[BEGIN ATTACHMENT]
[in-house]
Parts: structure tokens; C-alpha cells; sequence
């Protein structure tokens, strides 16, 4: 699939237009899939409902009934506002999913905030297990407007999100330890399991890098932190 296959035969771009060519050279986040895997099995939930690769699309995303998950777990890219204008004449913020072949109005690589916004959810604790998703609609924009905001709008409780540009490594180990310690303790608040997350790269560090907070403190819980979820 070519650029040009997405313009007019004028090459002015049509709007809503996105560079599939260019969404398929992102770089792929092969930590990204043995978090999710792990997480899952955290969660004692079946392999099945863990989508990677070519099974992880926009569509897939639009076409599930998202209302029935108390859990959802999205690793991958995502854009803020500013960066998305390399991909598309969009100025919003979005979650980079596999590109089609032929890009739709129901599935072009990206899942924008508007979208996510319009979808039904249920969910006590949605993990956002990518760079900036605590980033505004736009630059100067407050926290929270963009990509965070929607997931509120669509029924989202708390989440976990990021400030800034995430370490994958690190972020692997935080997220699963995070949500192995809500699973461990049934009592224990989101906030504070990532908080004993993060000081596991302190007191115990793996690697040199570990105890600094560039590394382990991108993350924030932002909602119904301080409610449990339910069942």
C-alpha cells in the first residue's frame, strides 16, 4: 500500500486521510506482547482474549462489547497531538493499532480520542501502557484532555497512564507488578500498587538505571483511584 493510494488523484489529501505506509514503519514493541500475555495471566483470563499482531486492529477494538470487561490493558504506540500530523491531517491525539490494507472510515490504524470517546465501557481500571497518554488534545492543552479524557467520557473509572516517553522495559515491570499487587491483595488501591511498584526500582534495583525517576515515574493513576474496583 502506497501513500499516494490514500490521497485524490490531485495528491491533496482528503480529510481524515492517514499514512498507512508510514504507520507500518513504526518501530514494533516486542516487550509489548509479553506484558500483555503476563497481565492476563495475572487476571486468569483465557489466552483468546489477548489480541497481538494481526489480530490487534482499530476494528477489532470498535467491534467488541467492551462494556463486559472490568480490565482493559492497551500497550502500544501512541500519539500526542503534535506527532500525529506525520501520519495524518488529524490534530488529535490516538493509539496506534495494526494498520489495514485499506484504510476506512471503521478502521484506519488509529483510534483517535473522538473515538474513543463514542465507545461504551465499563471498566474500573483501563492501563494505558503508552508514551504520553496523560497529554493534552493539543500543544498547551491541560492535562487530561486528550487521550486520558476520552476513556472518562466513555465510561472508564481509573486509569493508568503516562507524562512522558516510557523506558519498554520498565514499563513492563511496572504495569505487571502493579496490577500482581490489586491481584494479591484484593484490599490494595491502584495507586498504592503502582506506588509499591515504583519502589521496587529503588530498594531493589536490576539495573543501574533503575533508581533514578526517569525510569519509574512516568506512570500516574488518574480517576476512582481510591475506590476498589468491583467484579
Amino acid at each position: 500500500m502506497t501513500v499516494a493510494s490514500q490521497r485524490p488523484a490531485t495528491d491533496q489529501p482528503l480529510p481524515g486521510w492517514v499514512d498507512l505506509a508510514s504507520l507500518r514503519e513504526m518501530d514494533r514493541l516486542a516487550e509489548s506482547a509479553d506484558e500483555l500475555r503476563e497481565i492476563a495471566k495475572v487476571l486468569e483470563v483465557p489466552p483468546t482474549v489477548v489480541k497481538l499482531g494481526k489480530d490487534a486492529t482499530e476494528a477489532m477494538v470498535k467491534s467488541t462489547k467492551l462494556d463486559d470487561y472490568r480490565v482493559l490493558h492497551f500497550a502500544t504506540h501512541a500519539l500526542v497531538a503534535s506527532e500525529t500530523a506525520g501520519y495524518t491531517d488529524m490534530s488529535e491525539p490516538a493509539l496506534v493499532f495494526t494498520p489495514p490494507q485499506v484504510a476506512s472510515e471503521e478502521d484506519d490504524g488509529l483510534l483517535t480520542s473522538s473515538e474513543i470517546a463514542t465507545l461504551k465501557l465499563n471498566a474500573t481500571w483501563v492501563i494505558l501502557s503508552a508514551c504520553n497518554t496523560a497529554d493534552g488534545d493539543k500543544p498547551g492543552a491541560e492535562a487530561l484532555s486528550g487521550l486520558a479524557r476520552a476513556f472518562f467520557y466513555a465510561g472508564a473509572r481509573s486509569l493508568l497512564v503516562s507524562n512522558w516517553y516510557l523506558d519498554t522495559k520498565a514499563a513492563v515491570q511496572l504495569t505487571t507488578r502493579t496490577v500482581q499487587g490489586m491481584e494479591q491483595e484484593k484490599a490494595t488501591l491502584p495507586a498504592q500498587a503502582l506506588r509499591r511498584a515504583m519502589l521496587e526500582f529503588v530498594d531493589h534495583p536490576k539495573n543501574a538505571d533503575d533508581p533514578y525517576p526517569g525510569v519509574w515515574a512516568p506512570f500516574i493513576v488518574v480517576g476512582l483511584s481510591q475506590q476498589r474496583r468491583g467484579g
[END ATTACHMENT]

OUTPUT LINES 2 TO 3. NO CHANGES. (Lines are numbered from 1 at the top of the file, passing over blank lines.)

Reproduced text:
Parts: structure tokens; C-alpha cells; sequence
């Protein structure tokens, strides 16, 4: 699939237009899939409902009934506002999913905030297990407007999100330890399991890098932190 296959035969771009060519050279986040895997099995939930690769699309995303998950777990890219204008004449913020072949109005690589916004959810604790998703609609924009905001709008409780540009490594180990310690303790608040997350790269560090907070403190819980979820 070519650029040009997405313009007019004028090459002015049509709007809503996105560079599939260019969404398929992102770089792929092969930590990204043995978090999710792990997480899952955290969660004692079946392999099945863990989508990677070519099974992880926009569509897939639009076409599930998202209302029935108390859990959802999205690793991958995502854009803020500013960066998305390399991909598309969009100025919003979005979650980079596999590109089609032929890009739709129901599935072009990206899942924008508007979208996510319009979808039904249920969910006590949605993990956002990518760079900036605590980033505004736009630059100067407050926290929270963009990509965070929607997931509120669509029924989202708390989440976990990021400030800034995430370490994958690190972020692997935080997220699963995070949500192995809500699973461990049934009592224990989101906030504070990532908080004993993060000081596991302190007191115990793996690697040199570990105890600094560039590394382990991108993350924030932002909602119904301080409610449990339910069942």